Florida fans are far too familiar with adding graduate transfer quarterbacks in recent years, but the answer with Joe Burrow is simply yes. Let me tell you why.
After weeks of struggling with this decision, I have decided to leave Ohio State and explore other options. My teammates and coaches all know the love I feel for them. I will decide where I will play next year in the coming weeks.
— Joey Burrow (@Joe_Burrow10) May 8, 2018
Earlier this week, the former No. 7 rated dual-threat quarterback in the country announced he will be seeking a new home following his departure from Ohio State. Burrow (6-foot-3, 208 pounds) is an ideal scheme fit for Dan Mullen and his quest to return Florida football back to the national stage. There isn’t a smoother transition for Burrow coming from Urban Meyer to Dan Mullen. The two coaches run very similar offenses while exceeding in developing quarterbacks.
During his senior year of high school, Burrows shattered records, tossing for 4,445 yards, 63 touchdowns and only two interceptions (yes, you read that correctly) while adding five scores on the ground. His marveling high school career included being named Mr. Football in the state of Ohio and collecting the Gatorade National Player of the Year award.
Burrow has a knack for throwing the football and his high school tape proves it. Even during a quarterback battle at Ohio State this spring, Burrow had a standout spring game, completing 68% of his passes for 238 yards and two scores. Burrow’s showcased his ability to take what the defense gives him in practices and spring games. Whether it’s making the decision to quickly get the ball out or evading pursuing defenders, Burrow has flashed his talents from inside and outside the pocket.
In a Dan Mullen orchestrated offense, the quarterback must be able to run the football. Borrow’s frame and toughness will allow him to take shots from opposing teams. Burrow possesses speed, strength and agility, allowing him to be a very mobile quarterback in this offense.
The addition of Burrow, if he wins the starting job, will also allow freshman quarterback Emory Jones to sit back, develop and learn the offense in year one. Questions have circulated whether Jones is ready for SEC-caliber football and the answer is simply no at this point. If Burrow comes to Gainesville and wins the starting job, Jones will benefit tremendously from this decision.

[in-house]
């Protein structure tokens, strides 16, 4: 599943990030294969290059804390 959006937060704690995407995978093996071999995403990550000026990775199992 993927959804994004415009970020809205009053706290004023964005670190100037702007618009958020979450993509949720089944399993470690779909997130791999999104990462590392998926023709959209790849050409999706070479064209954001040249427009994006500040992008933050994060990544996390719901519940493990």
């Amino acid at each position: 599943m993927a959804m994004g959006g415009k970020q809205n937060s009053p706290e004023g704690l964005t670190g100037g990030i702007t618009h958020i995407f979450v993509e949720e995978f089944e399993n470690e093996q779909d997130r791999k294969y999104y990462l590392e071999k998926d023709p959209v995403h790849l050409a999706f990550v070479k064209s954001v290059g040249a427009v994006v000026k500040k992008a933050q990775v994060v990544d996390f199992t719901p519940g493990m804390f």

Experience. In his two seasons at Ohio State, Burrow appeared in just seven games, throwing a combined 37 times. Why is every move of Burrow being monitored during this process if he hasn’t even showcased his skillset in a live game? His potential. The experience certainly isn’t there, but the hopes of him one day transforming into a college quarterback is. This isn’t that large of a factor in hindsight, considering two of Florida’s three quarterbacks battling for the job have never stepped onto the field in a college game.
Another question is whether or not Feleipe Franks will transfer if Burrow decides to come to Florida. That I can’t answer, but it’s a question of concern when discussing depth at the position. Despite his horrific numbers, Franks is the only quarterback on Florida’s roster that has game experience in the SEC. His large frame at 6-foot-6, 215 pounds, cannon as an arm and his mobile ability has given him a leg up in the quarterback competition in the early stages. However, if Franks feels like he won’t win the job or the staff doesn’t trust him enough, he could seek other opportunities for himself.
All in all, I fully support Coach Mullen and his staff pursuing Burrow. Not only would he provide extra depth at the position, having four guys compete for the starting job will bring the best out of all players involved. Burrow has all the talent in the world surrounding him in Gainesville and for once, adding a graduate transfer in Gainesville will benefit this football team.